“Confirming the prescriptions of my Predecessors, I likewise forbid anyone, even if he is a Cardinal, during the Pope’s lifetime and without having consulted him, to make plans concerning the election of his successor, or to promise votes, or to make decisions in this regard in private gatherings.”  [Universi Dominici Gregis, paragraph 79]  Arguably, this is a polite way of saying “thou shalt not conspire with others” concerning the election of a pope’s successor. 

 

“In the same way, I wish to confirm the provisions made by my Predecessors for the purpose of excluding any external interference in the election of the Supreme Pontiff…. I intend this prohibition to include all possible forms of interference, opposition and suggestion whereby secular authorities of whatever order and degree, or any individual or group, might attempt to exercise influence on the election of the Pope (emphasis supplied).”  [Universi Dominici Gregis, paragraph 80]  Arguably, this is a polite way of saying “thou shalt not conspire with others” concerning the election of a pope’s successor. 

 

In pertinent part:  “The Cardinal electors shall further abstain from any form of pact, agreement, promise or other commitment of any kind which could oblige them to give or deny their vote to a person or persons.  If this were in fact done, even under oath, I decree that such a commitment shall be null and void and that no one shall be bound to observe it….  It is not my intention however to forbid, during the period in which the See is vacant, the exchange of views concerning the election.”  [Universi Dominici Gregis, paragraph 81]  Arguably, this is a polite way of saying “thou shalt not conspire with others” concerning the election of a pope’s successor. 

 

“I likewise forbid the Cardinals before the election to enter into any stipulations, committing themselves of common accord to a certain course of action should one of them be elevated to the Pontificate.  These promises too, should any in fact be made, even under oath, I also declare null and void.”  [Universi Dominici Gregis, paragraph 82]  Arguably, this is a polite way of saying “thou shalt not conspire with others” concerning the election of a pope’s successor.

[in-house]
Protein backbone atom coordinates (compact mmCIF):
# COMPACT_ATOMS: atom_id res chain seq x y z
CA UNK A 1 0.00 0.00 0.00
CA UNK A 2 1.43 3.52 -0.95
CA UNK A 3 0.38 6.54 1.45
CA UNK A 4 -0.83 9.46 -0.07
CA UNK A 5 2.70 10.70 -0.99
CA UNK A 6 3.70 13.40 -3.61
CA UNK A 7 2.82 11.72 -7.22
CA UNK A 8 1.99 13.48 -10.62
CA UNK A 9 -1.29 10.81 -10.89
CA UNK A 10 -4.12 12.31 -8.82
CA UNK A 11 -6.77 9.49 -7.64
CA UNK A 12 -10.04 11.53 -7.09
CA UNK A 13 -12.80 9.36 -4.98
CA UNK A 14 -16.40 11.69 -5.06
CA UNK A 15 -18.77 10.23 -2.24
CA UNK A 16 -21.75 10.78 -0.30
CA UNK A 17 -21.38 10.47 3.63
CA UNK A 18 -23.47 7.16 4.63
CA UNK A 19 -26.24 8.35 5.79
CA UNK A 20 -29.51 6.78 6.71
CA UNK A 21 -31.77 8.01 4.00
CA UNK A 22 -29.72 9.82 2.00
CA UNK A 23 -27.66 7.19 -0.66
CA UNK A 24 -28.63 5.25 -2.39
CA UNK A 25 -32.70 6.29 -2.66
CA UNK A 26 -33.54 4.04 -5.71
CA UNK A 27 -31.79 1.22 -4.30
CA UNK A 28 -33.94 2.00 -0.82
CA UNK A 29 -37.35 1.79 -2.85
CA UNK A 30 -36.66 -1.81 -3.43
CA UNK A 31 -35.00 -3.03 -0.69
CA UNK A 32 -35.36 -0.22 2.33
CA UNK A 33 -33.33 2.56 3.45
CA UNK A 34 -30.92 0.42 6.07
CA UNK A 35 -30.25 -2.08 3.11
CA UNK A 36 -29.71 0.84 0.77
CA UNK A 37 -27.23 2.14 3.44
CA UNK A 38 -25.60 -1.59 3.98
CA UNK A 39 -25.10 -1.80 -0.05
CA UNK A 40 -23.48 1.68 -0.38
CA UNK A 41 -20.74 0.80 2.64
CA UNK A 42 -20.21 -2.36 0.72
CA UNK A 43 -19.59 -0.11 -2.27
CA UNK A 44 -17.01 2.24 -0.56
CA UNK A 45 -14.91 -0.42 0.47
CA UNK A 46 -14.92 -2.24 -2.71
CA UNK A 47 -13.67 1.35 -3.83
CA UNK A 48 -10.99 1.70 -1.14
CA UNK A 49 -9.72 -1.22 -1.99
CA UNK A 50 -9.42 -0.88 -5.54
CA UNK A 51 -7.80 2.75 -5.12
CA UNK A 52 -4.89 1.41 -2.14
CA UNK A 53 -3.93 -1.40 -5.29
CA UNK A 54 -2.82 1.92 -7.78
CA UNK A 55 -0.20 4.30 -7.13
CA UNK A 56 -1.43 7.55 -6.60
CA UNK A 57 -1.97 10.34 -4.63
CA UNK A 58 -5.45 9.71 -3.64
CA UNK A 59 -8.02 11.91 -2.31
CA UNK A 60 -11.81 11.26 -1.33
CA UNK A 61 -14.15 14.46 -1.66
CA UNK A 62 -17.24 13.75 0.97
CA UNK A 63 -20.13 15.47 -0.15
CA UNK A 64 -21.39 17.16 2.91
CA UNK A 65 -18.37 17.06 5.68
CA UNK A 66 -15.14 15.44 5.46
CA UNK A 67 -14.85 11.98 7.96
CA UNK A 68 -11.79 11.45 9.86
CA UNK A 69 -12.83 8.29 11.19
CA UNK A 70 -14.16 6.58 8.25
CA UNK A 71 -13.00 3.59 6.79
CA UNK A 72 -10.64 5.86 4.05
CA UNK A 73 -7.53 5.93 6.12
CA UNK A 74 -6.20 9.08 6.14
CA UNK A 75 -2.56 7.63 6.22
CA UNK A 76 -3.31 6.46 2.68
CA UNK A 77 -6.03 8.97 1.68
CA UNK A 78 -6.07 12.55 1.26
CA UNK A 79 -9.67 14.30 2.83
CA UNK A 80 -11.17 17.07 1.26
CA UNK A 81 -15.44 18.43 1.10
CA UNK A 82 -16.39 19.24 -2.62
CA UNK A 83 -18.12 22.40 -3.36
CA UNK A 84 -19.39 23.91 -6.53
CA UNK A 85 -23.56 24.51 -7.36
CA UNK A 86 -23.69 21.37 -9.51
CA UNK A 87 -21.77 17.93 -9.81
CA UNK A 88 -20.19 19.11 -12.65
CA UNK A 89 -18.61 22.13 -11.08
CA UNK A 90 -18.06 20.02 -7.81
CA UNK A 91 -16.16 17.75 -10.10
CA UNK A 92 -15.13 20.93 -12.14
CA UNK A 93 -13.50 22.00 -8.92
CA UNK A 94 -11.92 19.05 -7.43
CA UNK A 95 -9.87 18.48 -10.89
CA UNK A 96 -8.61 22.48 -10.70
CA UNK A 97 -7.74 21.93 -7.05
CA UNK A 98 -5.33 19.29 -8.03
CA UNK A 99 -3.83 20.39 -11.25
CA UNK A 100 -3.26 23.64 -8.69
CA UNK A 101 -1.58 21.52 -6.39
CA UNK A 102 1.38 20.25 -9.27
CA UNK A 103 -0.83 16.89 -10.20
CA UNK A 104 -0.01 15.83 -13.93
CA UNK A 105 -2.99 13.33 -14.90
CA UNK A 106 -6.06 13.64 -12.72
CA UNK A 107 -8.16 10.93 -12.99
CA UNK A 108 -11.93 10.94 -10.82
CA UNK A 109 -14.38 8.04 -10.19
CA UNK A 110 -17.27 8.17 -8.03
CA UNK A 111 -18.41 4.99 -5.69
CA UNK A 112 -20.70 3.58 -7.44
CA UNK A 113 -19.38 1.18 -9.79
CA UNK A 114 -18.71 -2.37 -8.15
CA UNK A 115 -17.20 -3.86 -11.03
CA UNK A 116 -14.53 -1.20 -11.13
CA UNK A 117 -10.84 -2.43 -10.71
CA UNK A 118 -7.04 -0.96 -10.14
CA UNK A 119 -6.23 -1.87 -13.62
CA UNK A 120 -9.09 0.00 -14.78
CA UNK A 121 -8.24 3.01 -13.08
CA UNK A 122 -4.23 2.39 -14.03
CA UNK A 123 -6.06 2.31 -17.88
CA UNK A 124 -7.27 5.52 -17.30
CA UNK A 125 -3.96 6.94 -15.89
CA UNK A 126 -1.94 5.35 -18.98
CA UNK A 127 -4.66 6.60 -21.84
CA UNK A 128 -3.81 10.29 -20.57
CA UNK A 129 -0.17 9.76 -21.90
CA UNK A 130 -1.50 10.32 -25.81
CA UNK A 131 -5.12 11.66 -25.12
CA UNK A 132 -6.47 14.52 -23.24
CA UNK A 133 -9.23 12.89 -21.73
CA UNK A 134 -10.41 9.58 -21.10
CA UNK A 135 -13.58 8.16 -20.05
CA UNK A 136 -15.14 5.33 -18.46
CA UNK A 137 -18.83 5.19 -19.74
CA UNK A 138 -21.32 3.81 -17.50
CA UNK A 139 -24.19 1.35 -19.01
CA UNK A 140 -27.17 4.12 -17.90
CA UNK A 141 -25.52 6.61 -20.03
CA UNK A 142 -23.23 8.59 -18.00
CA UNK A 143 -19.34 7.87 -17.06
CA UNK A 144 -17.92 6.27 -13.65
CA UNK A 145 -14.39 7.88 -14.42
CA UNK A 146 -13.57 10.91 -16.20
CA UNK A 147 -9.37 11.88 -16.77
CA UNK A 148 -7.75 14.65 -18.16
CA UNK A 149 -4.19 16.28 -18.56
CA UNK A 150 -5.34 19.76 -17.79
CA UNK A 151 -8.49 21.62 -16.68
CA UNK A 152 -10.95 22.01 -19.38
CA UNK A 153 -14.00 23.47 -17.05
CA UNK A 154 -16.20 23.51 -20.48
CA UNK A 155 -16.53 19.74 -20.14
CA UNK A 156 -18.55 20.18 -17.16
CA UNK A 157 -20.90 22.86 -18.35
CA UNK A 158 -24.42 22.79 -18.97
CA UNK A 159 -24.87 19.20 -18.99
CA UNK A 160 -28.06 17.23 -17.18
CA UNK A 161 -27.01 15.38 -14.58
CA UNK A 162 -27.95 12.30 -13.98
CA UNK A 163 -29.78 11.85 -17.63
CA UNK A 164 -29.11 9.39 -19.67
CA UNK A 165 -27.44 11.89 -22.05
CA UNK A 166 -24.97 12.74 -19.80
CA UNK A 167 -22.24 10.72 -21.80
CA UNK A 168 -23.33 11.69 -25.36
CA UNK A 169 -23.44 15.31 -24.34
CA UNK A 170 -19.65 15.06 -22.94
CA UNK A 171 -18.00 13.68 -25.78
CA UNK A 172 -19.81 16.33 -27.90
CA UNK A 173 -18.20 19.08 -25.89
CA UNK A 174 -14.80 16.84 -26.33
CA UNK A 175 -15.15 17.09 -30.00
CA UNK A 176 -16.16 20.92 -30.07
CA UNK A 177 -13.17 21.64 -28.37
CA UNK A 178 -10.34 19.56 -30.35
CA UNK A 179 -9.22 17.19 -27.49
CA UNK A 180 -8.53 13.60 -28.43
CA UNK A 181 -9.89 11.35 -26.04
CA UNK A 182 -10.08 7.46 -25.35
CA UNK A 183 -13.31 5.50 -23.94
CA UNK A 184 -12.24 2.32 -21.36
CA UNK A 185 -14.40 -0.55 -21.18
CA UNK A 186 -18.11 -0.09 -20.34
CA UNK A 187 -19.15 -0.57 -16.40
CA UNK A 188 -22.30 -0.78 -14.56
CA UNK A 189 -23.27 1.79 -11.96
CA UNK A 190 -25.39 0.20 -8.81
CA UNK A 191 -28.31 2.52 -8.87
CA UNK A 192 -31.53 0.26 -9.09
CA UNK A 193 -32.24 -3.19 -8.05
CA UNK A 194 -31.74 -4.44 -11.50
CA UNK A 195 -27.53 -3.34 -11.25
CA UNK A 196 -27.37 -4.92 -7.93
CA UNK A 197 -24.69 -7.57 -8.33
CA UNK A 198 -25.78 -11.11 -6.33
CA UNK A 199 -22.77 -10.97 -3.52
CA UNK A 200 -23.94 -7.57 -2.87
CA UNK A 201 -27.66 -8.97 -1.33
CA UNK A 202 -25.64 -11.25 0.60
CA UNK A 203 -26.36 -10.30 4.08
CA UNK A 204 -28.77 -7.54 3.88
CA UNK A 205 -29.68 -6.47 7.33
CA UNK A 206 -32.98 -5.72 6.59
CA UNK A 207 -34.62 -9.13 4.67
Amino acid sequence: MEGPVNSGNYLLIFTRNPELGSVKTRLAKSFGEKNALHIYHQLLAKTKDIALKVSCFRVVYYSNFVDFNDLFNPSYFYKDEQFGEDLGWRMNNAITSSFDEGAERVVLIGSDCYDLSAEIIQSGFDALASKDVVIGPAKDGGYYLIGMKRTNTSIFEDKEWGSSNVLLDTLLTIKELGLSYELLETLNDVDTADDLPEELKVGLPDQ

In pertinent part:  “With the same insistence shown by my Predecessors, I earnestly exhort the Cardinal electors not to allow themselves to be guided, in choosing the Pope, by friendship or aversion, or to be influenced by favour or personal relationships towards anyone, or to be constrained by the interference of persons in authority or by pressure groups, by the suggestions of the mass media, or by force, fear or the pursuit of popularity (emphasis supplied).”  [Universi Dominici Gregis, paragraph 83] 

 

Arguably, these “matters to be observed or avoided in the election of the Roman Pontiff” are a polite way of saying “thou shalt not conspire with others” concerning the election of a pope’s successor:   

 

Pursuant to Universi Dominici Gregis, paragraph 76, and to the extent there is credible evidence, “should the conditions laid down here [paragraphs 78-86] not be observed, the [papal] election is for this very reason null and void, without any need for a declaration on the matter; consequently, it confers no right on the one elected.” 

Relevant Allegations and Arguments

In recent days, weeks, and months allegations have surfaced that the papal  election of Jorge Mario Cardinal Bergoglio (Pope Francis) was in violation of Universi Dominici Gregis, Part II, The Election of the Roman Pontiff, Chapter VI, Matters to be Observed or Avoided in the Election of the Roman Pontiff, paragraphs 78-86.  For example: 

 

  1. October 1, 2015, Kindle eBook published Cardinal Godfried Danneels authorized biography; and published the hardcover edition in Dutch on September 22, 2015.  

The authorized biography of Cardinal Godfried Danneels is documentary evidence.  Pertinent parts of the authorized biography focus on the matters to be observed or avoided in the election of the Roman pontiff, (paragraphs 78-86).

 

  1. In a September 23, 2015, article Karim Schelkens, co-author of Cardinal Danneels authorized biography, reportedly said: “The election of Bergoglio was prepared in Sankt-Gallen, without doubt….”   

Arguably, in private gatherings the Sankt-Gallen Group, and others, during Pope Benedict XVI’s lifetime and without having consulted him, made plans (conspired) concerning the election of his successor, in violation of Universi Dominici Gregis, paragraph 79.